“Gambits like this are always risky; in the past, the United States often used its leverage to get him to back down, and the U.S. military presence helped reassure nervous Sunnis,” said Stephen Biddle at the Council on Foreign Relations.
“Now, of course, there is no such military presence and U.S. leverage is much smaller. That makes the stakes and the risks greater.”
Plenty of risks
The renewed crisis risks scuttling the complex government set up where dozens of government posts are split among Shi’ite, Sunni and Kurdish blocs and bring Iraq closer to the sectarian tensions that triggered widespread slaughter in 2006-07.
Upheaval in Iraq could also have broader ramifications in a region where a crisis in neighboring Syria is taking on a sectarian tone, and Shi’ite Iran and Sunni Turkey, with a nod from Sunni Arab Gulf nations, are increasingly jostling for influence.
Baghdad’s Shi’ite-led government has moved closer to Iran, and a fall of Iran’s ally, Syrian President Bashar al-Assad, whose Alawite sect is a Shi’ite offshoot, could shift power to Syria’s Sunni majority on Iraq’s doorstep.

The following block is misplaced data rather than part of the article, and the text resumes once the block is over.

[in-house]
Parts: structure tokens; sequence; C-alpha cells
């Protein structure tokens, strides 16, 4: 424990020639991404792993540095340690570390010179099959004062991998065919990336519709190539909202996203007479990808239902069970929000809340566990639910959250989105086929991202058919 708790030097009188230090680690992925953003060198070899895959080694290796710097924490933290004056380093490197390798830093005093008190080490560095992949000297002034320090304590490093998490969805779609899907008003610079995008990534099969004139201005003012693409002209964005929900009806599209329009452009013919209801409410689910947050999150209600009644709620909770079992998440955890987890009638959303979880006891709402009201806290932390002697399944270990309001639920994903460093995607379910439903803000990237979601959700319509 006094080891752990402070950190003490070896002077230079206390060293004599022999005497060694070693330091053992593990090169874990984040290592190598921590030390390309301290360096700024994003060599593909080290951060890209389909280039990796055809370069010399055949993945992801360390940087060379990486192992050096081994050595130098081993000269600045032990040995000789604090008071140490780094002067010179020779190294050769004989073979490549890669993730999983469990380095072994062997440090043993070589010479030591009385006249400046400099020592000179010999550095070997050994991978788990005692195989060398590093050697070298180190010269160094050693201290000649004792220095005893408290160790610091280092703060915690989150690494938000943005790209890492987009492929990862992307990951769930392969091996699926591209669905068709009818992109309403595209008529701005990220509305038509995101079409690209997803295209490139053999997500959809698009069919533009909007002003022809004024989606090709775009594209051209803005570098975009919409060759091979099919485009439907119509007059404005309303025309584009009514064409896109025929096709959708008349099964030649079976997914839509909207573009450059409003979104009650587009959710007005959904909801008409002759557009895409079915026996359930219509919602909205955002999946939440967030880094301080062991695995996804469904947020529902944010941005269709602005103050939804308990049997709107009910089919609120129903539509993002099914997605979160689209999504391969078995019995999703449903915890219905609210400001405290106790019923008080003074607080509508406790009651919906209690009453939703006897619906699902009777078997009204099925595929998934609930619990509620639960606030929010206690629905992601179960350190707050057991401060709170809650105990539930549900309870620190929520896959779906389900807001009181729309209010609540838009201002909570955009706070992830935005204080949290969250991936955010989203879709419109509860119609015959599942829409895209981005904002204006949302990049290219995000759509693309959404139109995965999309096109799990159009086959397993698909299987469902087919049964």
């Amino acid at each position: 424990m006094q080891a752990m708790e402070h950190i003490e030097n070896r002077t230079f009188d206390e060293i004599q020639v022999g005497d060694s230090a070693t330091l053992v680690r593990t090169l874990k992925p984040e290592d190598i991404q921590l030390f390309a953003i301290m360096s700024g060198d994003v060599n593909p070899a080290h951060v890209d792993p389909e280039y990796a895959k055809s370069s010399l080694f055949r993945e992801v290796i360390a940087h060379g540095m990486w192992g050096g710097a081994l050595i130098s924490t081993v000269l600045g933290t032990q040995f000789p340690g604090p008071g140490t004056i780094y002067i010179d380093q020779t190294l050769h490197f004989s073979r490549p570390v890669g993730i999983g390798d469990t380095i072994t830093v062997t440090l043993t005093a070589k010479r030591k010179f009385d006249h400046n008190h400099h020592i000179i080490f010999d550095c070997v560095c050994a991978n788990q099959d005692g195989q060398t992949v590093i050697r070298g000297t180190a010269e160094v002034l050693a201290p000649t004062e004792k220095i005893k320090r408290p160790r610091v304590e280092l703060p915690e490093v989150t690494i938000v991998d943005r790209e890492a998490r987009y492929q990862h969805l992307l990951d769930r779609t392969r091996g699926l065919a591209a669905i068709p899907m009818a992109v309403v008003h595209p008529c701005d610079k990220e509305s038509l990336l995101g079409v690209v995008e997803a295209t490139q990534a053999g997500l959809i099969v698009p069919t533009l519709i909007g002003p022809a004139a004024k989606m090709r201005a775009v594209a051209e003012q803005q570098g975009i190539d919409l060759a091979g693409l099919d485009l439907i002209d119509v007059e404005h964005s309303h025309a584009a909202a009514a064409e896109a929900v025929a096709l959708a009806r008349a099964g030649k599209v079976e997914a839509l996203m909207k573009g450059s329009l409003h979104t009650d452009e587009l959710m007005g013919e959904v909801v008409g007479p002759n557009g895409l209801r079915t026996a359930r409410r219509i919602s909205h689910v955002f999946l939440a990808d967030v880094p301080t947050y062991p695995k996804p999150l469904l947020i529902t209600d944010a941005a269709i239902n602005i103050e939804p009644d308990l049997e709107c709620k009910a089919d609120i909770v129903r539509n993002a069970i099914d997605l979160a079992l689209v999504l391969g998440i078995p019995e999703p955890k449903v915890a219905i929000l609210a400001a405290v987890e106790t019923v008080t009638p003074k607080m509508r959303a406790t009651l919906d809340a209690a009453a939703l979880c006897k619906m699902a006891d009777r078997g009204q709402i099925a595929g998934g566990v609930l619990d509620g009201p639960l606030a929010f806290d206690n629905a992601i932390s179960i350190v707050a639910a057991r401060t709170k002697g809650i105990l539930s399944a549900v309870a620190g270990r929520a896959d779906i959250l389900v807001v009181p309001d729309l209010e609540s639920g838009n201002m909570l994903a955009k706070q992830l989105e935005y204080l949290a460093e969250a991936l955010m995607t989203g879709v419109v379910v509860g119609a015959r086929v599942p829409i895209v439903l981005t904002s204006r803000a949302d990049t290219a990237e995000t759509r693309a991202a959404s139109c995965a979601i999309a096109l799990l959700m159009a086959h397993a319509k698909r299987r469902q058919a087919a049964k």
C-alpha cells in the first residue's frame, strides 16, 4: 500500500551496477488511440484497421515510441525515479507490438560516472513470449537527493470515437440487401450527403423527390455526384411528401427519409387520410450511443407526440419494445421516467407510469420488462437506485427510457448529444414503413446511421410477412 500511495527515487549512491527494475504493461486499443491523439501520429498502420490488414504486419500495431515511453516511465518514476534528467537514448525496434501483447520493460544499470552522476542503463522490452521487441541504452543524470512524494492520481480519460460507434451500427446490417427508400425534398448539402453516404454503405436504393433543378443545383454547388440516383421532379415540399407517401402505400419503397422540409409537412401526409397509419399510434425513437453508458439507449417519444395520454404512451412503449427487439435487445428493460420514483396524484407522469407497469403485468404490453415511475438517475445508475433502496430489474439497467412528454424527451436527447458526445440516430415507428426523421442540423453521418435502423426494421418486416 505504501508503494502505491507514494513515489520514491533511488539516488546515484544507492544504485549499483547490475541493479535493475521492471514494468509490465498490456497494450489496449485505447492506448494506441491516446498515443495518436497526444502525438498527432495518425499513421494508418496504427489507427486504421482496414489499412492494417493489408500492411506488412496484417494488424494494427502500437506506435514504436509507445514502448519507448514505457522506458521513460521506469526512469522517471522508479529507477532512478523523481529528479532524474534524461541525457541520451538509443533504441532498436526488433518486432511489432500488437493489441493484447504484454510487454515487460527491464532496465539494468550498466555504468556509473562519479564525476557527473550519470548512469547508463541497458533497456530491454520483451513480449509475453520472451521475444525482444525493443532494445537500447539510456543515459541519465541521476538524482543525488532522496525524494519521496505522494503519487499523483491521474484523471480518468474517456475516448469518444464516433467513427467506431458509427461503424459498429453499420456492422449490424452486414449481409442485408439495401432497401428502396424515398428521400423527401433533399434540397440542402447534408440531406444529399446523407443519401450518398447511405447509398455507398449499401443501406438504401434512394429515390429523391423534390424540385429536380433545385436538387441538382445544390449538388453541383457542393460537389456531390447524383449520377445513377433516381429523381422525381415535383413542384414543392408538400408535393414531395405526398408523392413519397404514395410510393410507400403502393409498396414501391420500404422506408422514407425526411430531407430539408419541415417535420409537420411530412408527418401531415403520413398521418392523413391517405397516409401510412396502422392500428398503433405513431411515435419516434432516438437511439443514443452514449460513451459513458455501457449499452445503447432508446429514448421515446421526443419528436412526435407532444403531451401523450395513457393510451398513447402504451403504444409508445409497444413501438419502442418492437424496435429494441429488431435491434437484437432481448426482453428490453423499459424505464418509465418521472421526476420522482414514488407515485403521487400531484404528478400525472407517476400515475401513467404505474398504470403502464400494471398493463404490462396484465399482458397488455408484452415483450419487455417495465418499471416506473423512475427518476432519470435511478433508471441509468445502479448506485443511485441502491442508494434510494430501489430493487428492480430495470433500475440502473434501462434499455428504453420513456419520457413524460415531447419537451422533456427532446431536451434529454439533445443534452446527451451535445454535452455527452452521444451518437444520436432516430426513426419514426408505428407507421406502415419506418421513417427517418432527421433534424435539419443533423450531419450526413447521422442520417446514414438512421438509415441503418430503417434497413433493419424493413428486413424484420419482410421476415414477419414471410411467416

Even the perceived presence of U.S. troops on the ground played a deterrent in Iraq’s sectarian and ethnic mix between Shi’ite and Sunni, and between the central government and the Kurdish semi-autonomous region in the north.
“The current situation suggests U.S. forces were a safety valve,” wrote Iraqi columnist Alaa Hassan.
What happens next depends on how far Maliki’s government pushes its investigations, how Sunnis react, and whether other third parties can bring them back from the brink.
In a flurry of meetings, U.S. officials, diplomats and Sunni and Shi’ite leaders have worked this week to calm nerves after Hashemi left to Iraq’s largely autonomous Kurdistan region, where he accused Maliki of fabricating the charges against him.